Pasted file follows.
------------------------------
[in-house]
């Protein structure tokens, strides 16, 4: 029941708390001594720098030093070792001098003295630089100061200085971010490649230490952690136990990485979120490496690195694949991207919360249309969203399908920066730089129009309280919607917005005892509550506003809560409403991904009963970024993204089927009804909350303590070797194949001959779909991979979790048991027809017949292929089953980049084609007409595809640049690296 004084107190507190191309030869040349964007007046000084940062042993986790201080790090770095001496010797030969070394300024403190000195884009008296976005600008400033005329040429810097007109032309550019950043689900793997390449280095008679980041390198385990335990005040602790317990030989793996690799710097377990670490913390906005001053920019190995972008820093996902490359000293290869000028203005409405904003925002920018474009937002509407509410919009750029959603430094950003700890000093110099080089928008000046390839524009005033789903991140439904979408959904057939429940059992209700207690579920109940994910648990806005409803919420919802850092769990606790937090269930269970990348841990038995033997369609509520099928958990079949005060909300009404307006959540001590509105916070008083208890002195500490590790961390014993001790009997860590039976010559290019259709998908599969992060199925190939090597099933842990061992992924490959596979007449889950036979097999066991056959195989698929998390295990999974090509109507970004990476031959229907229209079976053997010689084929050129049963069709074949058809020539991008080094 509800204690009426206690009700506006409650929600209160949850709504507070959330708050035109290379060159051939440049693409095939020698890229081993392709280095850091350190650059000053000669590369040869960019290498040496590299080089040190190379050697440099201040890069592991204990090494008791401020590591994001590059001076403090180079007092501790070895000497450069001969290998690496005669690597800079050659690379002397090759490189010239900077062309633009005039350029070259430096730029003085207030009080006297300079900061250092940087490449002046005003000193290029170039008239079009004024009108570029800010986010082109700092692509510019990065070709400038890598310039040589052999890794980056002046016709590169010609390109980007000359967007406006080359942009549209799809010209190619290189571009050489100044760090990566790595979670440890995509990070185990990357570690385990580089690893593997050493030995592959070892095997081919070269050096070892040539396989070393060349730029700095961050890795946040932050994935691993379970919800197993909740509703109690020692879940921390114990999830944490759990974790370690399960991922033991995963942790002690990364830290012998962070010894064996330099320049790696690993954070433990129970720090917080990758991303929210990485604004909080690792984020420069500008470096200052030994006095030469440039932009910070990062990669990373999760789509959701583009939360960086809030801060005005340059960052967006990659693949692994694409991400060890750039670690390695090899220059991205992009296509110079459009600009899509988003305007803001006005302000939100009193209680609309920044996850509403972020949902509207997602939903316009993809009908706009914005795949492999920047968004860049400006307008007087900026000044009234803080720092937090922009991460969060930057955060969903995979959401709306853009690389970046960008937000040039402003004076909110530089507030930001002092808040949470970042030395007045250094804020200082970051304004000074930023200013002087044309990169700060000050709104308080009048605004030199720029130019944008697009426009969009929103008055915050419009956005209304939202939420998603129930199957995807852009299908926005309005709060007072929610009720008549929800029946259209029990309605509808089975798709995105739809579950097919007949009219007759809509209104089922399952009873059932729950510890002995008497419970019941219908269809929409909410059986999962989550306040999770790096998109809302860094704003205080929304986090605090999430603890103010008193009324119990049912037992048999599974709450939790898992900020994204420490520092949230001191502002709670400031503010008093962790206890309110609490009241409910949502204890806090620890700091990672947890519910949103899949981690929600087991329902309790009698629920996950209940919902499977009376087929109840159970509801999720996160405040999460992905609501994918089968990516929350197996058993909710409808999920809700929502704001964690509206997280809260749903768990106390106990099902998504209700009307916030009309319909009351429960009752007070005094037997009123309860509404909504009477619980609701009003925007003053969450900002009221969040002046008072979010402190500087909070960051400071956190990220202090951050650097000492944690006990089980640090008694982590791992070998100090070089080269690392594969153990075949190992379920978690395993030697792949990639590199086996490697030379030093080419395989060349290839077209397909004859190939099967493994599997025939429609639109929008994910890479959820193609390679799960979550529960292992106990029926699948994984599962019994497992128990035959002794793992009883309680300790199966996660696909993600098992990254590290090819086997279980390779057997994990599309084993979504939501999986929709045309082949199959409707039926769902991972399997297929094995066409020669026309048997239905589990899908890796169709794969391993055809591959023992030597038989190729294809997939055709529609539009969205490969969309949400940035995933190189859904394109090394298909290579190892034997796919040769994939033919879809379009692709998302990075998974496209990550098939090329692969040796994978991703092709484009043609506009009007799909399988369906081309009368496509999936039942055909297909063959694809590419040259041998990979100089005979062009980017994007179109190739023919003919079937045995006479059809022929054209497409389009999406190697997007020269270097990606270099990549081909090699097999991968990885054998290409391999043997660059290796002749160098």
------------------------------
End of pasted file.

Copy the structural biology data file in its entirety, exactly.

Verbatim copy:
[in-house]
């Protein structure tokens, strides 16, 4: 029941708390001594720098030093070792001098003295630089100061200085971010490649230490952690136990990485979120490496690195694949991207919360249309969203399908920066730089129009309280919607917005005892509550506003809560409403991904009963970024993204089927009804909350303590070797194949001959779909991979979790048991027809017949292929089953980049084609007409595809640049690296 004084107190507190191309030869040349964007007046000084940062042993986790201080790090770095001496010797030969070394300024403190000195884009008296976005600008400033005329040429810097007109032309550019950043689900793997390449280095008679980041390198385990335990005040602790317990030989793996690799710097377990670490913390906005001053920019190995972008820093996902490359000293290869000028203005409405904003925002920018474009937002509407509410919009750029959603430094950003700890000093110099080089928008000046390839524009005033789903991140439904979408959904057939429940059992209700207690579920109940994910648990806005409803919420919802850092769990606790937090269930269970990348841990038995033997369609509520099928958990079949005060909300009404307006959540001590509105916070008083208890002195500490590790961390014993001790009997860590039976010559290019259709998908599969992060199925190939090597099933842990061992992924490959596979007449889950036979097999066991056959195989698929998390295990999974090509109507970004990476031959229907229209079976053997010689084929050129049963069709074949058809020539991008080094 509800204690009426206690009700506006409650929600209160949850709504507070959330708050035109290379060159051939440049693409095939020698890229081993392709280095850091350190650059000053000669590369040869960019290498040496590299080089040190190379050697440099201040890069592991204990090494008791401020590591994001590059001076403090180079007092501790070895000497450069001969290998690496005669690597800079050659690379002397090759490189010239900077062309633009005039350029070259430096730029003085207030009080006297300079900061250092940087490449002046005003000193290029170039008239079009004024009108570029800010986010082109700092692509510019990065070709400038890598310039040589052999890794980056002046016709590169010609390109980007000359967007406006080359942009549209799809010209190619290189571009050489100044760090990566790595979670440890995509990070185990990357570690385990580089690893593997050493030995592959070892095997081919070269050096070892040539396989070393060349730029700095961050890795946040932050994935691993379970919800197993909740509703109690020692879940921390114990999830944490759990974790370690399960991922033991995963942790002690990364830290012998962070010894064996330099320049790696690993954070433990129970720090917080990758991303929210990485604004909080690792984020420069500008470096200052030994006095030469440039932009910070990062990669990373999760789509959701583009939360960086809030801060005005340059960052967006990659693949692994694409991400060890750039670690390695090899220059991205992009296509110079459009600009899509988003305007803001006005302000939100009193209680609309920044996850509403972020949902509207997602939903316009993809009908706009914005795949492999920047968004860049400006307008007087900026000044009234803080720092937090922009991460969060930057955060969903995979959401709306853009690389970046960008937000040039402003004076909110530089507030930001002092808040949470970042030395007045250094804020200082970051304004000074930023200013002087044309990169700060000050709104308080009048605004030199720029130019944008697009426009969009929103008055915050419009956005209304939202939420998603129930199957995807852009299908926005309005709060007072929610009720008549929800029946259209029990309605509808089975798709995105739809579950097919007949009219007759809509209104089922399952009873059932729950510890002995008497419970019941219908269809929409909410059986999962989550306040999770790096998109809302860094704003205080929304986090605090999430603890103010008193009324119990049912037992048999599974709450939790898992900020994204420490520092949230001191502002709670400031503010008093962790206890309110609490009241409910949502204890806090620890700091990672947890519910949103899949981690929600087991329902309790009698629920996950209940919902499977009376087929109840159970509801999720996160405040999460992905609501994918089968990516929350197996058993909710409808999920809700929502704001964690509206997280809260749903768990106390106990099902998504209700009307916030009309319909009351429960009752007070005094037997009123309860509404909504009477619980609701009003925007003053969450900002009221969040002046008072979010402190500087909070960051400071956190990220202090951050650097000492944690006990089980640090008694982590791992070998100090070089080269690392594969153990075949190992379920978690395993030697792949990639590199086996490697030379030093080419395989060349290839077209397909004859190939099967493994599997025939429609639109929008994910890479959820193609390679799960979550529960292992106990029926699948994984599962019994497992128990035959002794793992009883309680300790199966996660696909993600098992990254590290090819086997279980390779057997994990599309084993979504939501999986929709045309082949199959409707039926769902991972399997297929094995066409020669026309048997239905589990899908890796169709794969391993055809591959023992030597038989190729294809997939055709529609539009969205490969969309949400940035995933190189859904394109090394298909290579190892034997796919040769994939033919879809379009692709998302990075998974496209990550098939090329692969040796994978991703092709484009043609506009009007799909399988369906081309009368496509999936039942055909297909063959694809590419040259041998990979100089005979062009980017994007179109190739023919003919079937045995006479059809022929054209497409389009999406190697997007020269270097990606270099990549081909090699097999991968990885054998290409391999043997660059290796002749160098």